By comparison AISI 9310 will on first inspection also make an adequate bolt material. It has several alloy elements that promote a better structure and in the correct heat treatment will provide a slightly higher toughness than Carpenter 158 which is benificial to the fatigue life. Corrosion resistance is slightly higher but as with C158 it should not be applied without some form of surface protection. Thin section response to quenching is somewaht less than C158 which makes it better suited to the manufacture of bolts. However by comparison to Carpenter 158, AISI 9310 has several elements present in its composition that are detrimental to fatigue while not being evident in the physical properties.

It has become evident from the industry that a number of manufacturers have jumped upon the AISI 9310 wagon in order to claim better performance. While in theory an AISI 9310 bolt may perform better I would not typically select this material specification. There are a wide number of superior alloys available without resorting to the nickel based maraging alloys which are expensive, difficult to machine and extremely temperamental in behaviour. The steel industry has advanced since the specification of Carpenter 158 but the basic premises for the selection remain even if the menu has now expanded.

Bill Alexander
http://www.m4carbine.net/showthread....228#post387228
Quote:
AISI 9310 has a number of drawbacks in use for the bolt of an M16 type rifle , not least of which is that in this application the fatigue life is lower than Carpenter 158 as a result of certain tramp elements commonly found in the alloy. This is not to imply that Carpenter 158 is the pinnacle for this application but that AISI 9310 is not optimum either. Both have drawbacks and advantages.

The rush to produce AISI 9310 bolts without an understanding of the problems will create not stronger bolts but those with a wider spread of service life.

A well executed 8620 bolt will outperform a higher alloy if it is not well made and heat treated.

Bill Alexander
http://www.m4carbine.net/showthread....397#post387397
I cannot think of anyone with more qualification than Bill Alexander who has commented on such.


Here is hte PiP. It is for a "Bolt carrier assembly".

That means bolt AND carrier, of course, and when have you ever heard of a carrier taking a dump? I think the winner was likely selected because of the bolt, cam-pin track, etc.

https://www.fbo.gov/?s=opportunity&m...=core&_cview=1

Quote:
PHASE II: Exploring Improvements
PM SW completed its best value M4 bolt and bolt carrier assembly competition in April 2012, though the competition was scheduled to conclude in summer 2013. More than six months of testing and evaluation determined that none of the 11 competing designs met the overall requirements outlined in the solicitation. The M4’s current bolt and bolt carrier assembly outperforms the competing designs in the areas of reliability, durability, and high-temp/low-temp tests. The Army saved nearly $2 million as a result of the early completion of the competition.

http://peosoldier.armylive.dodlive.m...am-pip-update/
So ask yourself, now...even IF you somehow have rationalized 9310 or some other alloy as a superior MATERIAL...which it's not (excluding A-100), how do you rationalize implementation, when we can clearly see that 11 other companies, the list of which is no-longer public, but which included LWRC and LMT as interested vendors, failed to better the mil-spec in reliability and durability?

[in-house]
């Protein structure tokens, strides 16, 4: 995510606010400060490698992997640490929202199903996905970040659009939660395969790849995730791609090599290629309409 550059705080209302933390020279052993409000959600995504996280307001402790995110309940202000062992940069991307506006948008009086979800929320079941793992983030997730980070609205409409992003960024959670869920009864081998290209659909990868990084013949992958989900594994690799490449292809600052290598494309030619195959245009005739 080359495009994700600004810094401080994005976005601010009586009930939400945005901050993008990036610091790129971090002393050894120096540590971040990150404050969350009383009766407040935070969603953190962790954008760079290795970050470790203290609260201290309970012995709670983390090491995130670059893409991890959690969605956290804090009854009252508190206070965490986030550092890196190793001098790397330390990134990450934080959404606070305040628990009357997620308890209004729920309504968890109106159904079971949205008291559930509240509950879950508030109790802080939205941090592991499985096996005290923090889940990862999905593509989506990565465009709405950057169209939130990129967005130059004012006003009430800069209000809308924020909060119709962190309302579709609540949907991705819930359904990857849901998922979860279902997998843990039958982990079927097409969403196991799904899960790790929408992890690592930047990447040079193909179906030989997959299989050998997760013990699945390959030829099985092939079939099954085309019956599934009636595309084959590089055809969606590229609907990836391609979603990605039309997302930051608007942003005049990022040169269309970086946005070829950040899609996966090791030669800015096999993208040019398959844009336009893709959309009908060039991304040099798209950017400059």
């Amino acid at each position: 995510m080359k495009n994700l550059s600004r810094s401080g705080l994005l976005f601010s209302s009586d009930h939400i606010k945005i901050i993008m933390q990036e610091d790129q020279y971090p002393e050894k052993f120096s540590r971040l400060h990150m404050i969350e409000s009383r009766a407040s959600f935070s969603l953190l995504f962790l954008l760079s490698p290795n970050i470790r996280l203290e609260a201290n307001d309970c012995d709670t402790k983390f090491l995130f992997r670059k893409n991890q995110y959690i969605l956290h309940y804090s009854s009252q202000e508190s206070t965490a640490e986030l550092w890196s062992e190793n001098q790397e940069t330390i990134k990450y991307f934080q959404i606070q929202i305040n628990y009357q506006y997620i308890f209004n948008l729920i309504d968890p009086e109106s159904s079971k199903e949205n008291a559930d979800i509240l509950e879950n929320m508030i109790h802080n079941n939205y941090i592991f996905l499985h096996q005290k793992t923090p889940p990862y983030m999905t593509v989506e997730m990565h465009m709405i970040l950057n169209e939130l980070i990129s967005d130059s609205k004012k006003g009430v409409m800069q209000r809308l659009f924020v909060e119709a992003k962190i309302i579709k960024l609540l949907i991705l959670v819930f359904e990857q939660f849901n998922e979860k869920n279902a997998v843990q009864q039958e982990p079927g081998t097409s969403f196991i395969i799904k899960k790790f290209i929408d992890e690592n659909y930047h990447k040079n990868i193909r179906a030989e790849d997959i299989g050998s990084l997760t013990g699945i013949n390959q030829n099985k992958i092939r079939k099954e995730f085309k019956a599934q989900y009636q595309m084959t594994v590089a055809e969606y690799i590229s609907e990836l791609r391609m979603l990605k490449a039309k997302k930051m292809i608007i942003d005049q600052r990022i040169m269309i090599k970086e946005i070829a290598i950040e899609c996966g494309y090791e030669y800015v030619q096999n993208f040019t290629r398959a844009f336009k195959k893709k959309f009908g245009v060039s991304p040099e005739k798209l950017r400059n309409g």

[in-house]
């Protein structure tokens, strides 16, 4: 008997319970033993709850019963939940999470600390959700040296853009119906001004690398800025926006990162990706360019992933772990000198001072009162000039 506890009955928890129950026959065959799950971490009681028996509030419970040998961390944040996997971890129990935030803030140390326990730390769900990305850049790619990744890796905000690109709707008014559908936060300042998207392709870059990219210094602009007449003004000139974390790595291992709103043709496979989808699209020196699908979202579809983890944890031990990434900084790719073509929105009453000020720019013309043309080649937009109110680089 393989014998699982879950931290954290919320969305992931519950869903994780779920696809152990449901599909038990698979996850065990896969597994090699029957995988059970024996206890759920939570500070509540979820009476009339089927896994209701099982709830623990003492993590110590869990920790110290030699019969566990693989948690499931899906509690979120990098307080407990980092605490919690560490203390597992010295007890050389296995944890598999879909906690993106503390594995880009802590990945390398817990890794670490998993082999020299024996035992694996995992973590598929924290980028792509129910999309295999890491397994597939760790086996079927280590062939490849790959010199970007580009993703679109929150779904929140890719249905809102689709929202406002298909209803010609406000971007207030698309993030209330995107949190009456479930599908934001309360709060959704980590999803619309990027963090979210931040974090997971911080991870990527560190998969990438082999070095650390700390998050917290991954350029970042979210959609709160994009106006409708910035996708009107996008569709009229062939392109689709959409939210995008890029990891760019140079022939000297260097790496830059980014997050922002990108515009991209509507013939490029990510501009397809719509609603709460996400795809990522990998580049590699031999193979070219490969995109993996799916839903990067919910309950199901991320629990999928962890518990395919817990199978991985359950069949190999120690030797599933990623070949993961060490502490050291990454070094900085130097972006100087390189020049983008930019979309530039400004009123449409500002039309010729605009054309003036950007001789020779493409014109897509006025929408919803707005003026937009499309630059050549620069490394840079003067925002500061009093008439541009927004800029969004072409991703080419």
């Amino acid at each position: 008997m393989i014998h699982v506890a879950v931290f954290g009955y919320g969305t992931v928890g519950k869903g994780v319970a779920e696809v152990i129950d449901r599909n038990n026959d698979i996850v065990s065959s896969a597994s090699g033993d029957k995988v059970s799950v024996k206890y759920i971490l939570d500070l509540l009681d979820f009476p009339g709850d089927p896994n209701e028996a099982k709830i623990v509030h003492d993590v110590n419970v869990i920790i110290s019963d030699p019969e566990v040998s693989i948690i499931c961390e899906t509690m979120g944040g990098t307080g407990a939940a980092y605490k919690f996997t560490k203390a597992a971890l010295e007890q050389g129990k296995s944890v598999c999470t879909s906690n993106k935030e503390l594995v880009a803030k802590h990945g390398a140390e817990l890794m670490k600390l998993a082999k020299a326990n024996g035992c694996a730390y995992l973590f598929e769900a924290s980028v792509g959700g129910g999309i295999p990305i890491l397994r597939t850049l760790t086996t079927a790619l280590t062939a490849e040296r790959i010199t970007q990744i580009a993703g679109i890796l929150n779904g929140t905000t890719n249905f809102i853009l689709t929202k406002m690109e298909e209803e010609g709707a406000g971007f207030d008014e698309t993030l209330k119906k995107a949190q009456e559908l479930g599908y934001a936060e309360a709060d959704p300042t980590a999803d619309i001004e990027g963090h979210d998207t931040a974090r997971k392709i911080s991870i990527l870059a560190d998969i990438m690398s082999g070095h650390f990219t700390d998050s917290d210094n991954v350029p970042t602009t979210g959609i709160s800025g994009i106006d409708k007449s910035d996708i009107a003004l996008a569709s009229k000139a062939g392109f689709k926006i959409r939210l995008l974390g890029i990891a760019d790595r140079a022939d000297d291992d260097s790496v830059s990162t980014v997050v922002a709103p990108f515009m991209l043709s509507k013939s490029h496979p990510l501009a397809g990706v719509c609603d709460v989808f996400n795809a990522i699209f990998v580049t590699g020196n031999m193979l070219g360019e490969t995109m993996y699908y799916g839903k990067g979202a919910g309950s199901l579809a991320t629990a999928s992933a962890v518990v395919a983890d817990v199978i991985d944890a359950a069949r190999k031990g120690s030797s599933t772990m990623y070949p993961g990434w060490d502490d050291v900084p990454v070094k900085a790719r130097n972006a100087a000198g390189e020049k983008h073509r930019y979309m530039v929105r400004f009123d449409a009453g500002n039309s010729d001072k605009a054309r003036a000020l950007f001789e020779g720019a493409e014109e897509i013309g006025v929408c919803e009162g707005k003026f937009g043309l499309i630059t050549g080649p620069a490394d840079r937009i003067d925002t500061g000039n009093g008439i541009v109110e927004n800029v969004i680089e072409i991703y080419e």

It's not all about material, sometimes. Many times, it has to do with material for the JOB. C158 bolts are the right material, for the job, unless you want to go with A-100, and good luck finding it.

Realistically, you can expect a bolt to die at 3-5K rounds on a hard-run suppressed full-auto SBR. 6-10K rounds on a very hard run M4. 10-15K rounds on a hard-run M4 mid-length. 15K+ on a rifle gas system. (minimum life-expectancies given abusive firing-schedules.)

Replacement bolts cost $60-80 for a mil-spec offering.

It's a total non-issue. Consider it part of PM.
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Old 12-11-2013, 10:25 PM
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Originally Posted by kev View Post
Just got a reply from wilson combat,



So would you buy the BCG?
No, I would personally stick with a known quantity. I fail to see any advantage that it might offer, and can think of many unknowns that it introduces into the equation. I would stick with mil-spec on BCG's.
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Old 12-11-2013, 10:26 PM
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Originally Posted by luke_a View Post
I follow the the advice of professional operators and carbine class instructors who have seen everything fail at one point or another. When they see 9310 bolts fail on a regular basis, and they see Eotech optics fail on a regular basis, and bushmaster rifles fall apart on the course, they speak and I listen.

If Carpenter was in it for the money, they'd be pushing A-100, it's 3 times more expensive for the end buyer than C-158 and easier to manufacture.
I believe A-100 is what KAC is using on their bolts, but the comparison is not valid because of their different lug geometry and cam-pin dimensions.


I freely admit to trading rifles before I reach the wear-out point. However, I have never seen anyone break a bolt at any carbine course I have gone to. Most everyone used quality mil-spec offerings, and fired 1000-1500 rounds. Rifles ranged from nearly new, to 15K+ rounds old.

I will say that Kyle Lamb uses an Eotech, as do the active duty Delta instructors I know. The Eotech has certain advantages, and the new EXPS series solves almost all of the old durability issues.